Indeed, lands not devoted to agricultural activity are outside the coverage of CARL. These include lands previously converted to non-agricultural uses prior to the effectivity of CARL by government agencies other than respondent DAR. In its Revised Rules and Regulations Governing Conversion of Private Agricultural Lands to Non-Agricultural Uses, 18 DAR itself defined "agricultural land" thus

. . . Agricultural lands refers to those devoted to agricultural activity as defined in R.A. 6657 and not classified as mineral or forest by the Department of Environment and Natural Resources (DENR) and its predecessor agencies, and not classified in town plans and zoning ordinances as approved by the Housing and Land Use Regulatory Board (HLURB) and its preceding competent authorities prior to 15 June 1988 for residential, commercial or industrial use.

Since the NATALIA lands were converted prior to 15 June 1988, respondent DAR is bound by such conversion. It was therefore error to include the undeveloped portions of the Antipolo Hills Subdivision within the coverage of CARL.

Be that as it may, the Secretary of Justice, responding to a query by the Secretary of Agrarian Reform, noted in an Opinion 19 that lands covered by Presidential Proclamation No. 1637, inter alia, of which the NATALIA lands are part, having been reserved for townsite purposes "to be developed as human settlements by the proper land and housing agency," are "not deemed 'agricultural lands' within the meaning and intent of Section 3 (c) of R.A. No. 6657. " Not being deemed "agricultural lands," they are outside the coverage of CARL.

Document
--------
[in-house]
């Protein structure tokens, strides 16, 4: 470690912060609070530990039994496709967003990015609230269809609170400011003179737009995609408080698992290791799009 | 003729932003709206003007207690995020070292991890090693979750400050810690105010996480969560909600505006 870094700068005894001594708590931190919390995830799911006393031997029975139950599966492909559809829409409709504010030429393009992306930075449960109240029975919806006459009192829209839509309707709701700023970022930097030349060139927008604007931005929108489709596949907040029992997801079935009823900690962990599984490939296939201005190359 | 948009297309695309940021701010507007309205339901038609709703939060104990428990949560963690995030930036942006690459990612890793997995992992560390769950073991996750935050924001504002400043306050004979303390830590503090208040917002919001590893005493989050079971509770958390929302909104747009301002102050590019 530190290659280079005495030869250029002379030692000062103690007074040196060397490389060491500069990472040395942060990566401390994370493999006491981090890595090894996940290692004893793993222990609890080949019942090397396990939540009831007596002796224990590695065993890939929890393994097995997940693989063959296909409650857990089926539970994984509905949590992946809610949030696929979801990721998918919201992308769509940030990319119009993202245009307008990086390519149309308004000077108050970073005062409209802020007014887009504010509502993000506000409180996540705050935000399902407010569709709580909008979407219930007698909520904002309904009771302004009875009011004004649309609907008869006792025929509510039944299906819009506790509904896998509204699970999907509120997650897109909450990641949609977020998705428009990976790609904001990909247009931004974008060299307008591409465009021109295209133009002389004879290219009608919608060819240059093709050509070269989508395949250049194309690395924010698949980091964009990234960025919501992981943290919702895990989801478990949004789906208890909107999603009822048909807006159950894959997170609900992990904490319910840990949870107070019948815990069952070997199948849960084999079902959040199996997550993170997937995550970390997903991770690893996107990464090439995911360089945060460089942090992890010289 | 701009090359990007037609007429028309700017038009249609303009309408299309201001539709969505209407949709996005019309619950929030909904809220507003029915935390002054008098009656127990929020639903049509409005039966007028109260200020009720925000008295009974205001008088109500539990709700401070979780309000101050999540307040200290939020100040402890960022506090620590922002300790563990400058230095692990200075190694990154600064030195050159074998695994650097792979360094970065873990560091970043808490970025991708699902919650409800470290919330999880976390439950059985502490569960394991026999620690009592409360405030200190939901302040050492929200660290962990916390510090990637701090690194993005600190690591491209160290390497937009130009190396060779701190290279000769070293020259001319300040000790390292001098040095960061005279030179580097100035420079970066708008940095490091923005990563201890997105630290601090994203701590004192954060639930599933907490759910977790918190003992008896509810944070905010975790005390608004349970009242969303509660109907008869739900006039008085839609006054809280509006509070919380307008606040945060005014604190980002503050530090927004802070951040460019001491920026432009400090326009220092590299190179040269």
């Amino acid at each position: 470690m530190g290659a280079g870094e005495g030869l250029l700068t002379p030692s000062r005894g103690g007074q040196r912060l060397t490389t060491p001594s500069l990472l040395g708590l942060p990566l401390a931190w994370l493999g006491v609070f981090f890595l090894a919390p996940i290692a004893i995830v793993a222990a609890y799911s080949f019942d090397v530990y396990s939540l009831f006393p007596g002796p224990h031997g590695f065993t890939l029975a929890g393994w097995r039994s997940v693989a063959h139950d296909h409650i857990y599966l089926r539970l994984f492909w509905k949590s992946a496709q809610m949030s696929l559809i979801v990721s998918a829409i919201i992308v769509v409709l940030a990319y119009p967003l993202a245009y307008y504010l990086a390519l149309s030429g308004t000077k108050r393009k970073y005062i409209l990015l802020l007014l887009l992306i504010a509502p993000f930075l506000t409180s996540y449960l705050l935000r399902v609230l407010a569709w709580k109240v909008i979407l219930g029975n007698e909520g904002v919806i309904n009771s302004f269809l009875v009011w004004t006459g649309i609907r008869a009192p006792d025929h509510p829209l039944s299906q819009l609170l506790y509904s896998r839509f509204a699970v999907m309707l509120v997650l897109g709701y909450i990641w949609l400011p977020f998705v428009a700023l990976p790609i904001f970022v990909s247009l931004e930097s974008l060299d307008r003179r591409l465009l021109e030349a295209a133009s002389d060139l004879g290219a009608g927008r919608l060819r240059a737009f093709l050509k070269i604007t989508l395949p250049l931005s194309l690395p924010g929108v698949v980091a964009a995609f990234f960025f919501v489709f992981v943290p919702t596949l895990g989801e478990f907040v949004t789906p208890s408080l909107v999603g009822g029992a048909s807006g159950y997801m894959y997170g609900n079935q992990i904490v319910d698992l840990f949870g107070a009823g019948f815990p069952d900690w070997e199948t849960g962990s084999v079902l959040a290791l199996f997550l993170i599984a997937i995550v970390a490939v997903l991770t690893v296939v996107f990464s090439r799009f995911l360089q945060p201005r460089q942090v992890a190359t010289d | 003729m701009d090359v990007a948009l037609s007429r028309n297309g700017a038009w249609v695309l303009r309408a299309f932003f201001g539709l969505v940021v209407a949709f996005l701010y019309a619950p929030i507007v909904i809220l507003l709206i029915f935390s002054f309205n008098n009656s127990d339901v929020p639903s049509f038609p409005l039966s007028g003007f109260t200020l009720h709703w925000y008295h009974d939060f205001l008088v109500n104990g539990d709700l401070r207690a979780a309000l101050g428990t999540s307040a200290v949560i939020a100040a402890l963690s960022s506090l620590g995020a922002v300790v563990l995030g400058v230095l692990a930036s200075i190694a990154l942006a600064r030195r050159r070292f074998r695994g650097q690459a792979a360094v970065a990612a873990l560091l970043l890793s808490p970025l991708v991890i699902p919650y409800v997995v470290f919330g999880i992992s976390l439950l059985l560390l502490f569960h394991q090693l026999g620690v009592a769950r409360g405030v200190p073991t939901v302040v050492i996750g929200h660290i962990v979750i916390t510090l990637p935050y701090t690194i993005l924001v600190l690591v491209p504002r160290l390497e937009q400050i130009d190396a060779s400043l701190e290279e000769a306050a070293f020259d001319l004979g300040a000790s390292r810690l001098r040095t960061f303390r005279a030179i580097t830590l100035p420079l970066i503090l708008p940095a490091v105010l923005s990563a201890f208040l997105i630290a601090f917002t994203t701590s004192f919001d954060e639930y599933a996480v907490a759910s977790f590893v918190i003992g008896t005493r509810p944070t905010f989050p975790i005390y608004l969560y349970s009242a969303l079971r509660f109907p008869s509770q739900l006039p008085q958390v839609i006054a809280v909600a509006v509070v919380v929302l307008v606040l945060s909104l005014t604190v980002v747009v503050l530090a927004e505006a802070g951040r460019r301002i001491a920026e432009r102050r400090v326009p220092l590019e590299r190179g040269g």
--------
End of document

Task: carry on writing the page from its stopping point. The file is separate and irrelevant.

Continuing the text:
Anent the argument that there was failure to exhaust administrative remedies in the instant petition, suffice it to say that the issues raised in the case filed by SAMBA members differ from those of petitioners. The former involve possession; the latter, the propriety of including under the operation of CARL lands already converted for residential use prior to its effectivity.

Besides, petitioners were not supposed to wait until public respondents acted on their letter-protests, this after sitting it out for almost a year. Given the official indifference, which under the circumstances could have continued forever, petitioners had to act to assert and protect their interests. 20